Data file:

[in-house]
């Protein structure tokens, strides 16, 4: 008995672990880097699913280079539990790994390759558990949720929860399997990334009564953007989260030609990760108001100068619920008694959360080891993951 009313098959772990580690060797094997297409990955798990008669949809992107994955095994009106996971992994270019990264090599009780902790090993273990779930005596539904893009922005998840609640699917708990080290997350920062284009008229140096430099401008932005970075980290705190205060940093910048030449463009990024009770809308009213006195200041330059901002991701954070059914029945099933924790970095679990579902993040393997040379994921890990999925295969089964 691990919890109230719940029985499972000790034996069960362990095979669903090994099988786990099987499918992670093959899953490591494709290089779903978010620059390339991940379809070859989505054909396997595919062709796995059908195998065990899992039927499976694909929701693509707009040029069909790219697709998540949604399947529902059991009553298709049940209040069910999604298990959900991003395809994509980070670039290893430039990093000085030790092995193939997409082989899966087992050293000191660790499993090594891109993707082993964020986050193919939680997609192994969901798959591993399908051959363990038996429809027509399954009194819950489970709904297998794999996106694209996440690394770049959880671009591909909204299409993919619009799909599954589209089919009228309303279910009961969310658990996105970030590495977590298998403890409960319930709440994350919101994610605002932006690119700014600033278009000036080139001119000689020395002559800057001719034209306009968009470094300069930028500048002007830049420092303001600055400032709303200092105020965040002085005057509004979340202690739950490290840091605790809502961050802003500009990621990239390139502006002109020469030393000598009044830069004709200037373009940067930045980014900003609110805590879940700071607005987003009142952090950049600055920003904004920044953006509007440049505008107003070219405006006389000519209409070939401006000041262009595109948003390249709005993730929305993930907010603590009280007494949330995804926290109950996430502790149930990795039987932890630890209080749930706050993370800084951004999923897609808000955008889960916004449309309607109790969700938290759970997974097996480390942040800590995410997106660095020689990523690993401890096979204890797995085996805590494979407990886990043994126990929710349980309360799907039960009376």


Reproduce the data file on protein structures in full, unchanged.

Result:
[in-house]
């Protein structure tokens, strides 16, 4: 008995672990880097699913280079539990790994390759558990949720929860399997990334009564953007989260030609990760108001100068619920008694959360080891993951 009313098959772990580690060797094997297409990955798990008669949809992107994955095994009106996971992994270019990264090599009780902790090993273990779930005596539904893009922005998840609640699917708990080290997350920062284009008229140096430099401008932005970075980290705190205060940093910048030449463009990024009770809308009213006195200041330059901002991701954070059914029945099933924790970095679990579902993040393997040379994921890990999925295969089964 691990919890109230719940029985499972000790034996069960362990095979669903090994099988786990099987499918992670093959899953490591494709290089779903978010620059390339991940379809070859989505054909396997595919062709796995059908195998065990899992039927499976694909929701693509707009040029069909790219697709998540949604399947529902059991009553298709049940209040069910999604298990959900991003395809994509980070670039290893430039990093000085030790092995193939997409082989899966087992050293000191660790499993090594891109993707082993964020986050193919939680997609192994969901798959591993399908051959363990038996429809027509399954009194819950489970709904297998794999996106694209996440690394770049959880671009591909909204299409993919619009799909599954589209089919009228309303279910009961969310658990996105970030590495977590298998403890409960319930709440994350919101994610605002932006690119700014600033278009000036080139001119000689020395002559800057001719034209306009968009470094300069930028500048002007830049420092303001600055400032709303200092105020965040002085005057509004979340202690739950490290840091605790809502961050802003500009990621990239390139502006002109020469030393000598009044830069004709200037373009940067930045980014900003609110805590879940700071607005987003009142952090950049600055920003904004920044953006509007440049505008107003070219405006006389000519209409070939401006000041262009595109948003390249709005993730929305993930907010603590009280007494949330995804926290109950996430502790149930990795039987932890630890209080749930706050993370800084951004999923897609808000955008889960916004449309309607109790969700938290759970997974097996480390942040800590995410997106660095020689990523690993401890096979204890797995085996805590494979407990886990043994126990929710349980309360799907039960009376």